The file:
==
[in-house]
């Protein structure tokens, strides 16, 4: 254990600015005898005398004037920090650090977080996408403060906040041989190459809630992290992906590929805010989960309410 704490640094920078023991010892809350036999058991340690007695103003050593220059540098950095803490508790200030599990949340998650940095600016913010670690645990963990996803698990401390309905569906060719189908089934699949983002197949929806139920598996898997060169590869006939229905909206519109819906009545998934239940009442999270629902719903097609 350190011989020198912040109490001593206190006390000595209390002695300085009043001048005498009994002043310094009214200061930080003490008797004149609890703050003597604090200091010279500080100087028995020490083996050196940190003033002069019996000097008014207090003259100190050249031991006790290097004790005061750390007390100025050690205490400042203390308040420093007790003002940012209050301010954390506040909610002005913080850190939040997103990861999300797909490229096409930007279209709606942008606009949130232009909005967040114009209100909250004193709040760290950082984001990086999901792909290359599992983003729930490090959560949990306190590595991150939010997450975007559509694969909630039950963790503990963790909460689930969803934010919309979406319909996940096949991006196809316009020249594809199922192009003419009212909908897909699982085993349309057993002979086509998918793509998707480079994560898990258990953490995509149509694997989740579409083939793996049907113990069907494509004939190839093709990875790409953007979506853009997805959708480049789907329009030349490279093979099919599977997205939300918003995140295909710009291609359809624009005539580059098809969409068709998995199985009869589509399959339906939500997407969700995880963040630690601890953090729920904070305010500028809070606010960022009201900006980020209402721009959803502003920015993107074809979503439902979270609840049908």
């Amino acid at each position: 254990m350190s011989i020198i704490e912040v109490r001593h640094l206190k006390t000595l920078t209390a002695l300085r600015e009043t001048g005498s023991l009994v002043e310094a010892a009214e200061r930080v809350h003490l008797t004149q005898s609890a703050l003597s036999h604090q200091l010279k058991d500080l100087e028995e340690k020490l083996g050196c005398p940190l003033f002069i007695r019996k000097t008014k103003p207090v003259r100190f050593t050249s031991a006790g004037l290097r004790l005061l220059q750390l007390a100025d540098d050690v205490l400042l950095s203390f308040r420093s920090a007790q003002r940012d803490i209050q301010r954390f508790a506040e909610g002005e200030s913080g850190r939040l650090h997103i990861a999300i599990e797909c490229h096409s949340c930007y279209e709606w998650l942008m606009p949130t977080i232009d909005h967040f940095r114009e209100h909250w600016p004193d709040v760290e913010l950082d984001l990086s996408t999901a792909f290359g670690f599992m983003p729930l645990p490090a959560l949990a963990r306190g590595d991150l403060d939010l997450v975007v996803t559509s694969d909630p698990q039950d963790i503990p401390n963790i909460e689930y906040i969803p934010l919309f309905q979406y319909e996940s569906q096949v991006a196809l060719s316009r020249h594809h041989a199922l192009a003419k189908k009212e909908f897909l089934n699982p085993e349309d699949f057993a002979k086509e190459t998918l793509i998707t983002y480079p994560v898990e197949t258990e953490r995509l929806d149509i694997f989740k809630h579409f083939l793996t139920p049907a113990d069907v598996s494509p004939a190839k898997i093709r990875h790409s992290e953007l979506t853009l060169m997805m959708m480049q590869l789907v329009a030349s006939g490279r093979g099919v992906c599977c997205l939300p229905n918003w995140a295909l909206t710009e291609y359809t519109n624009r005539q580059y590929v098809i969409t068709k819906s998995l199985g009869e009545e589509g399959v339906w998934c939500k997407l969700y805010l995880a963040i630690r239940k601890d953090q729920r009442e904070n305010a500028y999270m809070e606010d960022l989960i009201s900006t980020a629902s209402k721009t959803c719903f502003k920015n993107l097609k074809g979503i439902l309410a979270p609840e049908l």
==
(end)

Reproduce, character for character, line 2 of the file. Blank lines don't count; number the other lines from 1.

């Protein structure tokens, strides 16, 4: 254990600015005898005398004037920090650090977080996408403060906040041989190459809630992290992906590929805010989960309410 704490640094920078023991010892809350036999058991340690007695103003050593220059540098950095803490508790200030599990949340998650940095600016913010670690645990963990996803698990401390309905569906060719189908089934699949983002197949929806139920598996898997060169590869006939229905909206519109819906009545998934239940009442999270629902719903097609 350190011989020198912040109490001593206190006390000595209390002695300085009043001048005498009994002043310094009214200061930080003490008797004149609890703050003597604090200091010279500080100087028995020490083996050196940190003033002069019996000097008014207090003259100190050249031991006790290097004790005061750390007390100025050690205490400042203390308040420093007790003002940012209050301010954390506040909610002005913080850190939040997103990861999300797909490229096409930007279209709606942008606009949130232009909005967040114009209100909250004193709040760290950082984001990086999901792909290359599992983003729930490090959560949990306190590595991150939010997450975007559509694969909630039950963790503990963790909460689930969803934010919309979406319909996940096949991006196809316009020249594809199922192009003419009212909908897909699982085993349309057993002979086509998918793509998707480079994560898990258990953490995509149509694997989740579409083939793996049907113990069907494509004939190839093709990875790409953007979506853009997805959708480049789907329009030349490279093979099919599977997205939300918003995140295909710009291609359809624009005539580059098809969409068709998995199985009869589509399959339906939500997407969700995880963040630690601890953090729920904070305010500028809070606010960022009201900006980020209402721009959803502003920015993107074809979503439902979270609840049908």